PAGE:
Non-Profits None too Confident When it Comes to Risk Management

A few days ago, we discussed how major for-profit corporations admitted they aren’t doing all they can to manage their business risks. Turns out, non-profits aren’t confident they’re doing much better.

According to a June 2014 survey of 150 U.S. nonprofit foundations and endowments conducted by SEI’s Institutional Group, 44% of them are not confident that they are spending enough time assessing the impact of potential market shocks, and 49% don’t believe that their investment committee has identified all key portfolio risks. Nearly a quarter (24%) said they lack confidence that the committee is provided with enough information to conduct substantial risk analysis.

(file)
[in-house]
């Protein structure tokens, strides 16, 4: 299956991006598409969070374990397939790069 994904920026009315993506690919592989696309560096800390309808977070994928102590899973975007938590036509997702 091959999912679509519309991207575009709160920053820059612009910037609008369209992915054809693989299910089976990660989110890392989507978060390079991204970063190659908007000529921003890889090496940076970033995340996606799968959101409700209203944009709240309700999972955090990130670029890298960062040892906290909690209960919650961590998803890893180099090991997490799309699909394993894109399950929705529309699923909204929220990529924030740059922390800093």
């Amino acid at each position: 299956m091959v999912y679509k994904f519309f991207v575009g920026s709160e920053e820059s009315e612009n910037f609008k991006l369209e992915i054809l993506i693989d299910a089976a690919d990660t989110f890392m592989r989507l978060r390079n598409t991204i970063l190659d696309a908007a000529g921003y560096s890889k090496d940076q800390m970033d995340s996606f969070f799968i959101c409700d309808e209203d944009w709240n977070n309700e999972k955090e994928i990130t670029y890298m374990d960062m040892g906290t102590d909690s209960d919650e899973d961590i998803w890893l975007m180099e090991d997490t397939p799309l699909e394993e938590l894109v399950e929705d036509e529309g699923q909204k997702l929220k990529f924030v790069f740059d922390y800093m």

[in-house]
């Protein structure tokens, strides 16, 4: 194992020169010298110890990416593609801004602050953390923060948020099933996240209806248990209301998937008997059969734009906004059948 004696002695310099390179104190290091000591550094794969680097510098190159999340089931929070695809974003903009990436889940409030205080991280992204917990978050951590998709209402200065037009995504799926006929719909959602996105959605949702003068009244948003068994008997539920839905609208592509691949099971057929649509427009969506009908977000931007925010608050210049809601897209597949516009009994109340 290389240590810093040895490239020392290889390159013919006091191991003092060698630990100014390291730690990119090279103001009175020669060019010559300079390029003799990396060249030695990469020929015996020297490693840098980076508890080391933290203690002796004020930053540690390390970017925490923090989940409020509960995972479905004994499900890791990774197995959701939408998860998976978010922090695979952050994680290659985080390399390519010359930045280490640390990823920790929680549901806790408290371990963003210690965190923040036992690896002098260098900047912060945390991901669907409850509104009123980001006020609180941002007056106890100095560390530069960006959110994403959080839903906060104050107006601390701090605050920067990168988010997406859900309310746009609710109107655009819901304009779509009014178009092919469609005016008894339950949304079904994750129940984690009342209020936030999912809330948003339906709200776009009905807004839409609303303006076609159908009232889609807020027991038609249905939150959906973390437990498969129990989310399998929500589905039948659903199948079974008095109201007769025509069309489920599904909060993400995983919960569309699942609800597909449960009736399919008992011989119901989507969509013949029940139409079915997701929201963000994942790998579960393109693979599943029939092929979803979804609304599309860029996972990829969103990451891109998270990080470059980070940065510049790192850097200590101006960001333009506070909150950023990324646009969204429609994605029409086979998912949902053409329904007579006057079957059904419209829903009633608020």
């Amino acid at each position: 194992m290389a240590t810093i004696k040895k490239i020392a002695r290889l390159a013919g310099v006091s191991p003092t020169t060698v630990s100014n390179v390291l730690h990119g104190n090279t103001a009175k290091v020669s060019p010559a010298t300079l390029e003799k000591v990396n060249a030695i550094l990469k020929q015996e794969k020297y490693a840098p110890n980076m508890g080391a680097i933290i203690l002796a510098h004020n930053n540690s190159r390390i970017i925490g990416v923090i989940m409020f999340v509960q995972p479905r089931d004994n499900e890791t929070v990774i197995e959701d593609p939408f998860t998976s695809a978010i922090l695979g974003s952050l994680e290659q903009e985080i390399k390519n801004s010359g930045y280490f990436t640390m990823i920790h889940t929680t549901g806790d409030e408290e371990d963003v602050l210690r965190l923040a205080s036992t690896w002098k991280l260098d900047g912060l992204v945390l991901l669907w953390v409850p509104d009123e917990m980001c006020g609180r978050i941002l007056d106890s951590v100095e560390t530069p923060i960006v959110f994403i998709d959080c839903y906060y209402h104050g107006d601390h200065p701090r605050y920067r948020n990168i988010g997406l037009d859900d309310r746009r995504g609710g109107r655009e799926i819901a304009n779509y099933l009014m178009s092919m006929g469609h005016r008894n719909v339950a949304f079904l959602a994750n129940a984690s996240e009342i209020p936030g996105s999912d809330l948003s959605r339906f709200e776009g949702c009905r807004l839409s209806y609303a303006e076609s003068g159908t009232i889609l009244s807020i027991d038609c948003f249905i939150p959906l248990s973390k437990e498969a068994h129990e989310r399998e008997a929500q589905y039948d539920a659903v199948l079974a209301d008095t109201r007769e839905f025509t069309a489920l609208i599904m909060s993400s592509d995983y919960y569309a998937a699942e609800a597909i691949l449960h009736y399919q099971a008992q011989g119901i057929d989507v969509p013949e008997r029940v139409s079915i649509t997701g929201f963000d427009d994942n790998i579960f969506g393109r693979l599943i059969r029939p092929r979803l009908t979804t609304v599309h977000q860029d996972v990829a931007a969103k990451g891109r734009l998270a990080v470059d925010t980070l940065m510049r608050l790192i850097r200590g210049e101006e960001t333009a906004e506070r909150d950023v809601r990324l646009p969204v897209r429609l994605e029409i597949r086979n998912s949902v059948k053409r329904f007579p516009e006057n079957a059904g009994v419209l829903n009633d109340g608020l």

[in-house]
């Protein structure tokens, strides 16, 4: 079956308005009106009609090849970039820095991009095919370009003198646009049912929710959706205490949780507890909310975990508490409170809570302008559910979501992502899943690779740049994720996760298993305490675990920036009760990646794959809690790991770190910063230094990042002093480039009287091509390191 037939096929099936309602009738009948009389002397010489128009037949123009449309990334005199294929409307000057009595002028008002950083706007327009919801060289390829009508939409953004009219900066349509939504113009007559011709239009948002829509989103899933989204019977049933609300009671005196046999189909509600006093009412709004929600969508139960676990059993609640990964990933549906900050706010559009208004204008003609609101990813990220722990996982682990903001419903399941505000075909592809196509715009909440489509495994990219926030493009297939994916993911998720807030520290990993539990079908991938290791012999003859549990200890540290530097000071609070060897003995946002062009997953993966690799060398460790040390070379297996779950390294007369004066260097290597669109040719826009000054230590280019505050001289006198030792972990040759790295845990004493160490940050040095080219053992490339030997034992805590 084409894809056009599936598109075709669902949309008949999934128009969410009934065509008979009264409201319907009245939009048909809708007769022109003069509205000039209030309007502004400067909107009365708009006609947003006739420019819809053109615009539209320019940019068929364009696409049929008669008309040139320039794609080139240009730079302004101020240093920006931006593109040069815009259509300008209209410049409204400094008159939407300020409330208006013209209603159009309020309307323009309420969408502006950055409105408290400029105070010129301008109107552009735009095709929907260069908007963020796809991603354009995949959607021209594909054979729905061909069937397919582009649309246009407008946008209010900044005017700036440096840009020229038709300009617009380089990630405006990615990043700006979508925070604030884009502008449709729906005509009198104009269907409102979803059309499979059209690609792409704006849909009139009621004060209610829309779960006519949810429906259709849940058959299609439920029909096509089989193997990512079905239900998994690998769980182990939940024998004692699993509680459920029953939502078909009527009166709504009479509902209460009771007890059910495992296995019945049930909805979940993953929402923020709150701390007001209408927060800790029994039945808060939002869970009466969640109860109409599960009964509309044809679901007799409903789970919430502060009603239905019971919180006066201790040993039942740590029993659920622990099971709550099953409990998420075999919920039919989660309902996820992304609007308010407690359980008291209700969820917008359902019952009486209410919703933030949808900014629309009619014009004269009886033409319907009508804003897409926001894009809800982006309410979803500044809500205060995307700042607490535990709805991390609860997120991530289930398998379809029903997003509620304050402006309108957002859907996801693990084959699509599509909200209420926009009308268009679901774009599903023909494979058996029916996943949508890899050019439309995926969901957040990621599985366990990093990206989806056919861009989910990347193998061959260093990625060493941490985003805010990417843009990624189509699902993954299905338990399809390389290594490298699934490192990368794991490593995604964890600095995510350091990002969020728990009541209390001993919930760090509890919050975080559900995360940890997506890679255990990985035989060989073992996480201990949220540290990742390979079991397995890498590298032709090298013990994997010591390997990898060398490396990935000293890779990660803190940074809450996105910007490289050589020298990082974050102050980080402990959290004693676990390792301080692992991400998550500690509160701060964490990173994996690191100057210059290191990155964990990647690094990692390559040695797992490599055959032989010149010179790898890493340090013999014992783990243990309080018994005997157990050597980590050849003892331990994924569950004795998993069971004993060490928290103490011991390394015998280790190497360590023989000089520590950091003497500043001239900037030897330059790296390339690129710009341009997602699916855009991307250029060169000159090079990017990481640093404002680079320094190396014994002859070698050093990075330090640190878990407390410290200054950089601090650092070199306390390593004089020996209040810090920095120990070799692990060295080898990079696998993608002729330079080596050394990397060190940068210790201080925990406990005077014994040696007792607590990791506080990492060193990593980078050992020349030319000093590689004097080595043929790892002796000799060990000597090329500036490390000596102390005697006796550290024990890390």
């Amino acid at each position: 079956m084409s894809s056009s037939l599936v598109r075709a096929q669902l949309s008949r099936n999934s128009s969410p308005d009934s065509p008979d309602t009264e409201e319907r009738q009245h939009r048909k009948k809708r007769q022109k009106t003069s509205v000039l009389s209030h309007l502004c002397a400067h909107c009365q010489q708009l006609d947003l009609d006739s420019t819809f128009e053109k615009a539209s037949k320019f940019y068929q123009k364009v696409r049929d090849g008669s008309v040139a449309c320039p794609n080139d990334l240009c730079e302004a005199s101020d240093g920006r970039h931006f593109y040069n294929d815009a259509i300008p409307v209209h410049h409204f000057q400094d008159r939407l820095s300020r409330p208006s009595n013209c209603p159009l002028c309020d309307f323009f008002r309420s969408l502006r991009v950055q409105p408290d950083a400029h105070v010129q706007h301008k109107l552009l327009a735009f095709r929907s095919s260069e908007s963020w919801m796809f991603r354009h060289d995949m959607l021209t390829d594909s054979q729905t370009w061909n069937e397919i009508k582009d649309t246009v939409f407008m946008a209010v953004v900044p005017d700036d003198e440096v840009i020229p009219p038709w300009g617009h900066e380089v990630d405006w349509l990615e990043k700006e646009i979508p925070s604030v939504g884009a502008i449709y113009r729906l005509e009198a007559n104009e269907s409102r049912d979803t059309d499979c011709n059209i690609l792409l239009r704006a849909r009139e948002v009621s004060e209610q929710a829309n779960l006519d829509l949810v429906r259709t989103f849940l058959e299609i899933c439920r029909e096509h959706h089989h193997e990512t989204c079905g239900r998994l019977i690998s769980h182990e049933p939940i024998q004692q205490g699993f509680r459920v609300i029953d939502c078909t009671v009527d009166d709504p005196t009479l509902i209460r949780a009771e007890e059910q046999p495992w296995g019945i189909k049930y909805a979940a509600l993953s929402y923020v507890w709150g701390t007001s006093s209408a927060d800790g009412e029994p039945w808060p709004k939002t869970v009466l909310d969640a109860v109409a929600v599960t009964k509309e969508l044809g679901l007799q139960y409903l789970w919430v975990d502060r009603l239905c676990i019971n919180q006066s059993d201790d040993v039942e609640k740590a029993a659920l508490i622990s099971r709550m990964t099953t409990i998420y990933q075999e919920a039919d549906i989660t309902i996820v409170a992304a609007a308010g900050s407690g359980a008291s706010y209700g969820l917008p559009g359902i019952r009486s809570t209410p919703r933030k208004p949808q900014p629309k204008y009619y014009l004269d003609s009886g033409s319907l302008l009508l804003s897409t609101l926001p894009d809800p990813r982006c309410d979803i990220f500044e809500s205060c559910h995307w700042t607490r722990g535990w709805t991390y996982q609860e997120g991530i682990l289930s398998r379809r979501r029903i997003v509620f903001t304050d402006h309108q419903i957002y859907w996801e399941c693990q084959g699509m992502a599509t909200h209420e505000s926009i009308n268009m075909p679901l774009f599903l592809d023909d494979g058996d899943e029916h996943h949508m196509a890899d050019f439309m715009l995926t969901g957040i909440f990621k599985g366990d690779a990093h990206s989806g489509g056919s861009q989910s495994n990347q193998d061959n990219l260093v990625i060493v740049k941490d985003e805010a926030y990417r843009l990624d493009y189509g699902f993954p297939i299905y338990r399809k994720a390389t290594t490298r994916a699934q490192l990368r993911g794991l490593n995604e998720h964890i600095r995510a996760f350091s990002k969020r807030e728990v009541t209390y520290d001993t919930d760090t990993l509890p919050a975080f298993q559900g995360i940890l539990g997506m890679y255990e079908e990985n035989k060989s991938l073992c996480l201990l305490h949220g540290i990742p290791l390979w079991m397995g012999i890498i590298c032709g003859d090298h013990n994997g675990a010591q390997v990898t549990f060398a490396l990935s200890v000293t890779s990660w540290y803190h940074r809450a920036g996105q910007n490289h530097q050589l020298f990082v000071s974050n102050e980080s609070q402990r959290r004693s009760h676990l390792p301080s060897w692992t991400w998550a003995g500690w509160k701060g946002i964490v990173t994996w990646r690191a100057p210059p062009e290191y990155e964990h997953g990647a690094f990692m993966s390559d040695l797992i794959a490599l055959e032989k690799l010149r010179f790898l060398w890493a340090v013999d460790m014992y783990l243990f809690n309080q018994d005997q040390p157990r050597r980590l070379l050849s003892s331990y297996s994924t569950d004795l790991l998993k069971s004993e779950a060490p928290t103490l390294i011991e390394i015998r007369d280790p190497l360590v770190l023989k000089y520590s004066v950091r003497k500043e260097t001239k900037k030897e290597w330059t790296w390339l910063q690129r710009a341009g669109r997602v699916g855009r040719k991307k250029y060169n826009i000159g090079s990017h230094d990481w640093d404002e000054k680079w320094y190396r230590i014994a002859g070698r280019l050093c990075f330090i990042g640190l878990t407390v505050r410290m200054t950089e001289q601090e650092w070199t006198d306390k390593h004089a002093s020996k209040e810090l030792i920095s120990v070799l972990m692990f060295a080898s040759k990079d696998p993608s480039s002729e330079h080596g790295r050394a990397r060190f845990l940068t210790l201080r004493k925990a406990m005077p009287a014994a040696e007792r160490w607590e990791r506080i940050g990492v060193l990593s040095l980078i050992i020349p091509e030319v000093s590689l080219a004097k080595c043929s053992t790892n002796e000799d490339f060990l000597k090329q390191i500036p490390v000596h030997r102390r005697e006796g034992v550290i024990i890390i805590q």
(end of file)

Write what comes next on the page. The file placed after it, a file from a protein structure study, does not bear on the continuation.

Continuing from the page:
However, these nonprofits are recognizing the importance of risk management; 46% of those surveyed said “they place greater value on positive risk-adjusted returns than on overall portfolio returns when evaluating investment success,” and that “Managing the risk/reward balance is a huge priority.”

Non-profits can use software tools such as @RISK to quantify the magnitude and probability of risks in funding streams, and enhance risk management in portfolios. Risk analysis helps non-profits develop effective strategic contingency plans, and communicate challenges to board members and other stakeholders.

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